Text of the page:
The Royal Pharmaceutical Society has described as “completely unacceptable” a recent BBC report concerning young women who were refused emergency hormonal contraception by community pharmacists.
A 17-year-old based in Edinburgh told BBC3 she went to a local pharmacy as soon as she could after a condom failure, but was told by a pharmacist that “she didn’t feel comfortable prescribing it to me”.
“She felt that by prescribing the morning-after pill to a teenager, it might convey the wrong kind of message. She was worried it would encourage me to continue having unprotected sex without thinking about the repercussions.”
The young woman added: “It annoyed me that she assumed I was being irresponsible, when in reality it was just a mistake, something that can – and does – happen to anyone. Denying someone that level of autonomy, particularly a teenage girl, is dangerous.”
Meanwhile, an 18-year-old living in Sheffield said that when she had gone to a supermarket pharmacy after missing her regular contraception pill the pharmacist “basically dismissed me, telling me I’d probably be fine”.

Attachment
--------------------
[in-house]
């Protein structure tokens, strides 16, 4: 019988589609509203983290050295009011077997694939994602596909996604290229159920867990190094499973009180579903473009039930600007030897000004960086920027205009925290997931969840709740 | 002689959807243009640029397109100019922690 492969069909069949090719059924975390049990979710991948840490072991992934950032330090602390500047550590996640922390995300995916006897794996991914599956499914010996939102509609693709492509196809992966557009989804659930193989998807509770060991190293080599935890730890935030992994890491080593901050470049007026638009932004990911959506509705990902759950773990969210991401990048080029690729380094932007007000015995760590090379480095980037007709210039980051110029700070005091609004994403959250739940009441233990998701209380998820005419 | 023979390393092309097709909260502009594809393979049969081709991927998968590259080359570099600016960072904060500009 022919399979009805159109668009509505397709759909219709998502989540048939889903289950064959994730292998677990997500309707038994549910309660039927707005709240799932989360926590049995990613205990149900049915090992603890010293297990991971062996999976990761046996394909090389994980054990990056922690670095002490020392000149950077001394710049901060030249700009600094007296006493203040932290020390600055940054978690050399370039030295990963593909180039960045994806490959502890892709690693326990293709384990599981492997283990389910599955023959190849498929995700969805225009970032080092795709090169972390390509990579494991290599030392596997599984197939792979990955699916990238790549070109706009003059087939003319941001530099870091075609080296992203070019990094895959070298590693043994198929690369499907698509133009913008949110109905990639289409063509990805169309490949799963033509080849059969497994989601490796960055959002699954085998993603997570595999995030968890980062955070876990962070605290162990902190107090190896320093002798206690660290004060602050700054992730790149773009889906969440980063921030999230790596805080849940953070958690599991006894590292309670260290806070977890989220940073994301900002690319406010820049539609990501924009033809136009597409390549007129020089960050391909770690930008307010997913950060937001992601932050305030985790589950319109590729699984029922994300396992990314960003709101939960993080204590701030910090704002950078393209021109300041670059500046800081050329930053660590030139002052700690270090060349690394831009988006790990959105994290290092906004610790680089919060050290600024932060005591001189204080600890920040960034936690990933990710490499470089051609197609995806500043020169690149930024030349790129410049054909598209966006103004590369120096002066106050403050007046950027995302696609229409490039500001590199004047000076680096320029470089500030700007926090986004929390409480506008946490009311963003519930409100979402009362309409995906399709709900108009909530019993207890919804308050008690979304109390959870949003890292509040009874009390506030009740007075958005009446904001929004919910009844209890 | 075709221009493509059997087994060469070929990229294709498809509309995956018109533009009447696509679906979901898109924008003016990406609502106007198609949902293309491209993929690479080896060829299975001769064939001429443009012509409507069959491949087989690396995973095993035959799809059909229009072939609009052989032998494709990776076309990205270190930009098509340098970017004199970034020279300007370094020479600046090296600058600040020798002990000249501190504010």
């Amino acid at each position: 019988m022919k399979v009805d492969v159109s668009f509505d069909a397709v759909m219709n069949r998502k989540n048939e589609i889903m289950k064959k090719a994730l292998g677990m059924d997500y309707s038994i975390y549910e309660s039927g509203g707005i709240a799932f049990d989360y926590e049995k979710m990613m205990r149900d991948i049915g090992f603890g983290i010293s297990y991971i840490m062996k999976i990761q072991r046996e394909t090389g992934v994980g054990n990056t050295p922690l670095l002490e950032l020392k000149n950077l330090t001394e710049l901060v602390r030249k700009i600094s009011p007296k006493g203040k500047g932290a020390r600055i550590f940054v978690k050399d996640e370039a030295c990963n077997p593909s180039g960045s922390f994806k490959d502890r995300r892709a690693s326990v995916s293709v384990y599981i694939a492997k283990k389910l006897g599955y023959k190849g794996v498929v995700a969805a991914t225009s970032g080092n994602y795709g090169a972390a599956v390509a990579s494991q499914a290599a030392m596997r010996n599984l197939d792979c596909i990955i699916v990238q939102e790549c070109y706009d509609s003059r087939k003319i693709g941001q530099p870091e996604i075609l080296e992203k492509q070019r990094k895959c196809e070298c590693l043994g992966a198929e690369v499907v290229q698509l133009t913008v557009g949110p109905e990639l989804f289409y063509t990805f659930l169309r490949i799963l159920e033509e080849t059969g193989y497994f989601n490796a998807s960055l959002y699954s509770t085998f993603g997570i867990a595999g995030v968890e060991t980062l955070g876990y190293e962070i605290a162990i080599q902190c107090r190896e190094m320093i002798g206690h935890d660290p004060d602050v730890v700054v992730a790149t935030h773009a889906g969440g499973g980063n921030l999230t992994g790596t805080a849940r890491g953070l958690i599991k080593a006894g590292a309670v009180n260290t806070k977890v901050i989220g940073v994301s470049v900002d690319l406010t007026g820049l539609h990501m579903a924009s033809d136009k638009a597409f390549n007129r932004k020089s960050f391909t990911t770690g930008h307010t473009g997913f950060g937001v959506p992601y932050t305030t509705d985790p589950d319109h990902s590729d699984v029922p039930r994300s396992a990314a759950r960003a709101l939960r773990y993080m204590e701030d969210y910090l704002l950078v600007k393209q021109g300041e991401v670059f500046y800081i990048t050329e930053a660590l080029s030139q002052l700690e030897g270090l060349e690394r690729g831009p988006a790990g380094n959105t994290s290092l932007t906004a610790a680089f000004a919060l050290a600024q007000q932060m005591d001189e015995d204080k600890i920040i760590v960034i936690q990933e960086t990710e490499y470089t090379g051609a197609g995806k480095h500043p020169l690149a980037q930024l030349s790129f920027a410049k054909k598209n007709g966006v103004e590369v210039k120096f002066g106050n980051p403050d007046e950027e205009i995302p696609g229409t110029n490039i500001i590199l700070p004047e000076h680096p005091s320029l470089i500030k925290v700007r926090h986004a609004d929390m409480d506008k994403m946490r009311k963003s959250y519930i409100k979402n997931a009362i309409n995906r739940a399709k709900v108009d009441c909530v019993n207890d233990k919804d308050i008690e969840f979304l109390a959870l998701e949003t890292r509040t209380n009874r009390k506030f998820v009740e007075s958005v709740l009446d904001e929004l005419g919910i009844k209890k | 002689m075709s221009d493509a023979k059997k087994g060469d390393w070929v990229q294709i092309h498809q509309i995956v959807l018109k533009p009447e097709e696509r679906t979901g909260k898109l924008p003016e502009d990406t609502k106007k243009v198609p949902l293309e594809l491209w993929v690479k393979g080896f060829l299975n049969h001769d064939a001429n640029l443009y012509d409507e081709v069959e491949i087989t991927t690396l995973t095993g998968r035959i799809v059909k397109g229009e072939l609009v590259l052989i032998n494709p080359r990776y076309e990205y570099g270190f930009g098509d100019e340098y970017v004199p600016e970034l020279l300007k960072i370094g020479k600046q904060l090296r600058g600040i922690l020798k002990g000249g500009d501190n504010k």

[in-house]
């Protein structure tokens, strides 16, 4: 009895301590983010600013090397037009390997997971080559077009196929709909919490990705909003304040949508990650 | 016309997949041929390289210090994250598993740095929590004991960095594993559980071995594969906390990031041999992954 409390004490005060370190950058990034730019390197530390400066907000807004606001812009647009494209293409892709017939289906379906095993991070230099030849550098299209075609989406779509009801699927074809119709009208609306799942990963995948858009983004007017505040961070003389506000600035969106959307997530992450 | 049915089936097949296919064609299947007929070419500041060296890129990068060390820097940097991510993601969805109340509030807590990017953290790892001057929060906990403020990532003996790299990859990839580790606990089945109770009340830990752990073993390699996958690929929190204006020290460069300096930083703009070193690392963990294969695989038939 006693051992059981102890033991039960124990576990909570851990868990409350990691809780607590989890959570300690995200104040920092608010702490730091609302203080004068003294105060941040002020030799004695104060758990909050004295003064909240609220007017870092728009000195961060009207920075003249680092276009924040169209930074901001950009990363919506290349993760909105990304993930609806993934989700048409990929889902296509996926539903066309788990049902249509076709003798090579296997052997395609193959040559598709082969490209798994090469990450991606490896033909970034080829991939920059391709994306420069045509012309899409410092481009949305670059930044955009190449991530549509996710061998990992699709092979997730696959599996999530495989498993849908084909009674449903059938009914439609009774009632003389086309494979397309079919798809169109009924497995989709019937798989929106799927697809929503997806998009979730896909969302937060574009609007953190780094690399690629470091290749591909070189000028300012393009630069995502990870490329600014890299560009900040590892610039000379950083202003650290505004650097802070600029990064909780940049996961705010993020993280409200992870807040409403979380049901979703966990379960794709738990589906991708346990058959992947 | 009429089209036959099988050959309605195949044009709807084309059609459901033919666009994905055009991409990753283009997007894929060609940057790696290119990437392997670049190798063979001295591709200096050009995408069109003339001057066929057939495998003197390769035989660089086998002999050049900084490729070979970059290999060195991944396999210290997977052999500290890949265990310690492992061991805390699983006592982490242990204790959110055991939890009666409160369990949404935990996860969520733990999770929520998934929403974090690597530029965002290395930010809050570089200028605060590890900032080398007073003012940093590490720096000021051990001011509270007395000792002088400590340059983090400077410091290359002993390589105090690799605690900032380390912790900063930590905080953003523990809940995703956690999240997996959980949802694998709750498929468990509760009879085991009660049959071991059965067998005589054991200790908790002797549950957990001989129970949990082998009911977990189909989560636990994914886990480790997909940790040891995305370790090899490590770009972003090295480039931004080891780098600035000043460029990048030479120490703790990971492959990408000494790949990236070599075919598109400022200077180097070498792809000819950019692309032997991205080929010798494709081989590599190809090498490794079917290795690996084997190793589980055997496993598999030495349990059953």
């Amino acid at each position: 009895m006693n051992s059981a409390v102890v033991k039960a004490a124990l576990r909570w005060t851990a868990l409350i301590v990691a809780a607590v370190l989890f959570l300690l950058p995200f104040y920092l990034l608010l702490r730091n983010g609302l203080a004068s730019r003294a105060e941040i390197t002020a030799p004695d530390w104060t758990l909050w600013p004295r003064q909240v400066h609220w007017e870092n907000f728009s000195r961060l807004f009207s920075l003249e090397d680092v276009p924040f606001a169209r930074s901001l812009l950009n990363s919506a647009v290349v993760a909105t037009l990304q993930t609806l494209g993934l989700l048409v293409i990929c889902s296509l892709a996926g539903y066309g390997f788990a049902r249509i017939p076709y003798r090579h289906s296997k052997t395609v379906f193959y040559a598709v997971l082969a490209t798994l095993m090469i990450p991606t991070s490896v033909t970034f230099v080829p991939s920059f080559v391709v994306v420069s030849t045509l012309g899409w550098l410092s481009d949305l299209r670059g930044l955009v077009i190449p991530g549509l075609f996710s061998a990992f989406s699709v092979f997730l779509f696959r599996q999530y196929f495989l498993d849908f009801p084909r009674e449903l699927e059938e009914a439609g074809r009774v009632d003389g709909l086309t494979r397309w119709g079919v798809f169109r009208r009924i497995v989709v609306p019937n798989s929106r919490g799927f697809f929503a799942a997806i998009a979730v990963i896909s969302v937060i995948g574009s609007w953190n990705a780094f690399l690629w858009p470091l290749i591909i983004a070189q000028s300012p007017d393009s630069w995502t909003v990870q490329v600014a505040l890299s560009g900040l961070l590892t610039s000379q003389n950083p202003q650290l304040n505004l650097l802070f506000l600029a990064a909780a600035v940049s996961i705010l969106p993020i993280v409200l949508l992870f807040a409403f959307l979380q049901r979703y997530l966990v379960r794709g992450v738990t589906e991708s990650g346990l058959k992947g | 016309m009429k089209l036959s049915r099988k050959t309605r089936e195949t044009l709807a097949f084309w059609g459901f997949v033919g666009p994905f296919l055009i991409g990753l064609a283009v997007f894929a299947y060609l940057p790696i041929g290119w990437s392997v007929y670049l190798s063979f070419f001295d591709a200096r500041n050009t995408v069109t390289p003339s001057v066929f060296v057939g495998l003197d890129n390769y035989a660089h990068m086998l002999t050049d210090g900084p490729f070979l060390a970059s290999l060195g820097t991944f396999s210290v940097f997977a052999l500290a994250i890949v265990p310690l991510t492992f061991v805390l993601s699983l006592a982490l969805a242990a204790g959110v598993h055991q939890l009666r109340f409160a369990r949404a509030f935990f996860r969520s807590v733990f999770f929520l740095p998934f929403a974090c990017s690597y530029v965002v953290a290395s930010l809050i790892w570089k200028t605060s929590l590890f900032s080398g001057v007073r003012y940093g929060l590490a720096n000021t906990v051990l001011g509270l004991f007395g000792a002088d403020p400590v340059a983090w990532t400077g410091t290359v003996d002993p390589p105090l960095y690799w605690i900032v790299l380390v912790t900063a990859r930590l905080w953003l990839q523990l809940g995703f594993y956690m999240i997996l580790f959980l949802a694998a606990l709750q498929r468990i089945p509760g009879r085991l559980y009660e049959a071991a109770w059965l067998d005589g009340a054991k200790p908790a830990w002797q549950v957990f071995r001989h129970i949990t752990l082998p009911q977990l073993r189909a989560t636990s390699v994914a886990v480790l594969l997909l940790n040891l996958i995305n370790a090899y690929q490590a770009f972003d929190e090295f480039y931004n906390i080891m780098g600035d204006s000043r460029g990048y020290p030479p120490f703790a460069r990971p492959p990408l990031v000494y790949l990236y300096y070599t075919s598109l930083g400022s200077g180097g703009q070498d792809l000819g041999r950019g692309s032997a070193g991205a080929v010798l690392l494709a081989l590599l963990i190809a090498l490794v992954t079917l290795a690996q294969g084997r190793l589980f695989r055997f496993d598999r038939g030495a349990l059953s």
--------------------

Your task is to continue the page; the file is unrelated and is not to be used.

“I told him that I’d done my research and I wanted to be prepared… he kept telling me I’d be fine, nothing else. Then he told me to go about the rest of my day.”
Both women were able to access EHC at a different pharmacy but expressed their frustration at being refused in the first instance.
Commenting on the story, RPS England board chair Claire Anderson said: “It’s completely unacceptable that two women needing emergency contraception had negative experiences at the community pharmacies they approached to provide it.
“It’s vital women needing emergency contraception are not put off by approaching their local pharmacy. Pharmacists provide emergency contraception across the UK on a daily basis and the overwhelming majority of women will receive a swift and non-judgmental service, as is their right.
“Pharmacists who have a conscientious objection which impacts on the services they can provide to patients should inform their employer prior to accepting the position and establish which local pharmacies will supply emergency contraception in the event that a request is made.
“They should then ensure that patients are referred to other providers for that service. Protecting the rights of individuals to adhere to their moral or religious beliefs is important, but satisfying the needs of patients must be the priority of both employers and employees.
“A pharmacist should never knowingly put themselves in a situation where they will not be able to meet the needs of patients and should deal with all requests in a compassionate and professional manner.”